GeneSequencesAmplicon Length (bp)
AID 5′-CGT AGT GAA GAG GCG TGA CA-3′ 227 
5′-TCA GAC TGA GGT TGG GGT TC-3′ 
BCL6 5′-CCA ACC TGA AAA CCC ACA CT-3′ 249 
5′-TGT GAC GGA AAT GCA GGT TA-3′ 
CD3 5′-GGT TAT TAT GTC TGC TAC CC-3′ 349 
5′-GGT CAG ATG CGT CTC TGA TT-3′ 
FOXP3 5′-CAT GAT CAG CCT CAC ACC AC-3′ 223 
5′-CCA CTT GCA GAC ACC ATT TG-3′ 
GATA3 5′-ACT ACG GAA ACT CGG TCA GG-3′ 97 
5′-GGT AGG GAT CCA TGA AGC AG-3′ 
GAPDH 5′-GTGAAGGTCGGAGTCAAC-3′ 294 
5′-GGTGAAGACGCCAGTGGACTC-3′ 
IL-10 5′-TGCCTTCAGCAGAGTGAAGA-3′ 170 
5′-GGTCTTGGTTCTCAGCTTGG-3′ 
IL-17 5′- AGG CAG GAA TCA CAA TCC CAC GA-3′ 244 
5′- TCA GCG TTG ATG CAG CCC AAG T-5′ 
IL-21 5′-AAG AAA CCA CCT TCT ACA AA-3′ 68 
5′-GAA TCA CAT GAA GGG CAT GTT-3′ 
RORC2 5′-GCTAGGTGCAGAGCTTCAGG-3′ 189 
5′-GACGACTTGTCCCCACAGAT-3′ 
TBET 5′-CCG TGA CTG CCT ACC AGA AT-3′ 158 
5′-ATC TCC CCC AAG GAA TTG AC-3′ 

Quantitative real-time-PCR.

Quantitative real-time PCR (QRT-PCR) was performed on an ABI Prism 7000 sequence detection system (Applied Biosystems, Foster City, CA) in a total volume of 20 μl, containing 5 μl cDNA sample, 5 μl diluted primer set, and 10 μl SYBR Green Master Mix (Qiagen). The thermal cycling was carried out by starting at 95°C for a 10 min hold, followed by 40 amplification cycles at 95°C for 15 s, and at 60°C for 60 s. Dissociation curve analysis was performed at the end of 40 cycles to check the identity of the PCR product. No signals were detected in no-template controls.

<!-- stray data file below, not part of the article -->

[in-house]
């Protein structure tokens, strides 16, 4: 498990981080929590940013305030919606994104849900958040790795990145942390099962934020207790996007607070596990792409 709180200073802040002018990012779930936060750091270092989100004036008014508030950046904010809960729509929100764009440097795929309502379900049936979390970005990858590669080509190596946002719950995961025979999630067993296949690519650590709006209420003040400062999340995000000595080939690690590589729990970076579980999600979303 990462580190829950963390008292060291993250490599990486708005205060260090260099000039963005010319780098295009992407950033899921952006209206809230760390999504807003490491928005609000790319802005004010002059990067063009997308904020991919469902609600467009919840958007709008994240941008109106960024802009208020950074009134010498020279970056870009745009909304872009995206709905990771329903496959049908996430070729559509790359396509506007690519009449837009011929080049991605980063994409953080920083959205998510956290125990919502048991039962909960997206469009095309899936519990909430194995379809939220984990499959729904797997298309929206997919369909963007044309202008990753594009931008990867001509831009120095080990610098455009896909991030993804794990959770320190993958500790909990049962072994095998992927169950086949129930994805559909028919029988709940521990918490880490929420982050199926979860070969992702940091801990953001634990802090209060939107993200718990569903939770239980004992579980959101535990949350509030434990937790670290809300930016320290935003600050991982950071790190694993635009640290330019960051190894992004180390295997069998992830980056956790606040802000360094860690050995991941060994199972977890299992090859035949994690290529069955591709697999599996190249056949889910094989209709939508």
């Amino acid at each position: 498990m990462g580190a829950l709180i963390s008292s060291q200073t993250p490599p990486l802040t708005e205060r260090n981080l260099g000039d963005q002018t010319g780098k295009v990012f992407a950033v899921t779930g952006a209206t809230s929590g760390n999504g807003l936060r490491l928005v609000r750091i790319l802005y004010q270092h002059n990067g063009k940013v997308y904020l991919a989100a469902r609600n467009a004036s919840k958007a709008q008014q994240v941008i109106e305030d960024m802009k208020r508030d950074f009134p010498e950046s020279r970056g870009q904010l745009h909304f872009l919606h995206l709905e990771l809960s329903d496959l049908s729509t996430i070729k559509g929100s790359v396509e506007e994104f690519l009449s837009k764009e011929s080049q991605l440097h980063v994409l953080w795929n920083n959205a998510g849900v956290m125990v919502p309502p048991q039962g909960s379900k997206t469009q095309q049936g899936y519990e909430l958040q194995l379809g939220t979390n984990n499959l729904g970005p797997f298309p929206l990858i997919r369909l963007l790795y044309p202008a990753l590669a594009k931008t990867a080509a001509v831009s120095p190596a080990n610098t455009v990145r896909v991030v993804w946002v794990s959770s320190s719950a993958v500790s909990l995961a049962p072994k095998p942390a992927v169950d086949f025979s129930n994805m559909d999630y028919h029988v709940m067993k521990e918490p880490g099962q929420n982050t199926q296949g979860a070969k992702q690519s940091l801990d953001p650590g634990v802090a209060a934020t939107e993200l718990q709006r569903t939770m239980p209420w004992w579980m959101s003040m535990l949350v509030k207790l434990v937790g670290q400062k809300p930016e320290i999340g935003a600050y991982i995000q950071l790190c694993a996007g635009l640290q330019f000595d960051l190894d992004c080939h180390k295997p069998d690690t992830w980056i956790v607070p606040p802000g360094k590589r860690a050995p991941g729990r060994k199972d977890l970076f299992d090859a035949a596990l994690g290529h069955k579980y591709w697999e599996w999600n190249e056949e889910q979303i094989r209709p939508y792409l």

The results are expressed as threshold cycle (Ct) values that correspond to the cycle at which PCR enters the exponential phase. They were normalized to the Ct value obtained with housekeeping gene amplification; respectively, CD3 for the purified CD4+ T cells and GAPDH for the renal tissue. For each gene and each cDNA preparation, the PCR reactions were run three times and the results were averaged.

The data were analyzed using JMP 6.0 software (SAS Institute, Cary, NC); p values of <0.05 were considered statistically significant. Differences between the two groups of patients were tested by ANOVA with one-way ANOVA followed by Fischer’s PLSD tests. Correlations between continuous variables were tested using the linear regression model

For the current study, 11 human renal allografts, removed for terminal failure due to chronic active rejection, were used. The individual characteristics of the patients are presented in Table I.